Four of a Kind
trout water. Some anglers even sit in lawn chairs while they wait for the fish to bite.
Timing is the key to gaining solitude on the waters. Anglers are much less dense (crowded together) on weekdays than weekends, after 9 a.m., in late afternoon and in early evening, before the siren sounds for anglers to quit for the day. The worse the weather, the fewer the anglers, although you'll be surprised how many people are willing to brave cold or wet conditions for the chance to catch trout. Even during peak hours, however, it's usually possible to get off by yourself, especially in areas where wading is allowed.
You don't need a lot of equipment to fish the trout parks. Hip boots or waders are helpful, but not necessary--you can always find a place to sit or stand on the bank. Most anglers use light or ultra-light spinning tackle. The light lines help catch fish that are rapidly becoming smarter, and they make fighting fish more fun.
The most popular bait at the trout parks is a prepared bait that comes in a bottle. It smells a little like bubble gum and looks a lot like marshmallows, but it is not for human snacking! Where allowed, the bait lures a lot of trout.
Anglers also have reported having good luck with worms, minnows, waxworms and even crickets, but over the long run, prepared baits tend to outperform "natural" baits.
Another option is to toss hardware. A number of anglers use only tiny, or "micro," jigs that they cast upstream or across stream and retrieve in short hops along the bottom. On the other hand, a kid with an early limit of fish said a small white Roostertail is the only lure worth having at a trout park.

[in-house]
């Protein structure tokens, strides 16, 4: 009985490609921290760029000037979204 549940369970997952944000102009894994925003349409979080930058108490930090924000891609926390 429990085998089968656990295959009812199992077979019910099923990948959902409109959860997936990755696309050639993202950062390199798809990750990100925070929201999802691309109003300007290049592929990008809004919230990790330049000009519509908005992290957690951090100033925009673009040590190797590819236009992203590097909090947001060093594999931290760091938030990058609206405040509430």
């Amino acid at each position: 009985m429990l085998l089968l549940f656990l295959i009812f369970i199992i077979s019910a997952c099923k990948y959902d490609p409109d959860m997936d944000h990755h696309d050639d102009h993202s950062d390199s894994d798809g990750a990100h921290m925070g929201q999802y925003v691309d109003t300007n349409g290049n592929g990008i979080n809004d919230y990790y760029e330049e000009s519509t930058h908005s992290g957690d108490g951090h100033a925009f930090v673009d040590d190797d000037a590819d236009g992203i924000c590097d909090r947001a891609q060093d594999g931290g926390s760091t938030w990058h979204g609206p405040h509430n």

Three of the parks have "flies-only" waters where anglers can stretch out their lines to tempt fish. The best fly patterns tend to be small, but visit the park store or local tackle shops to determine what works best at each park. The legal definition of a fly allows small jigs, which some anglers use with spinning tackle in the flies-only zone.
Trout Park Tips
- You'll seldom have a stretch of water by yourself. It's usually a good idea to stake out a place early, before the siren sounds, but expect and admit company.
- Especially in pools, trout may not be feeding on the bottom. Use a small bobber (strike indicator for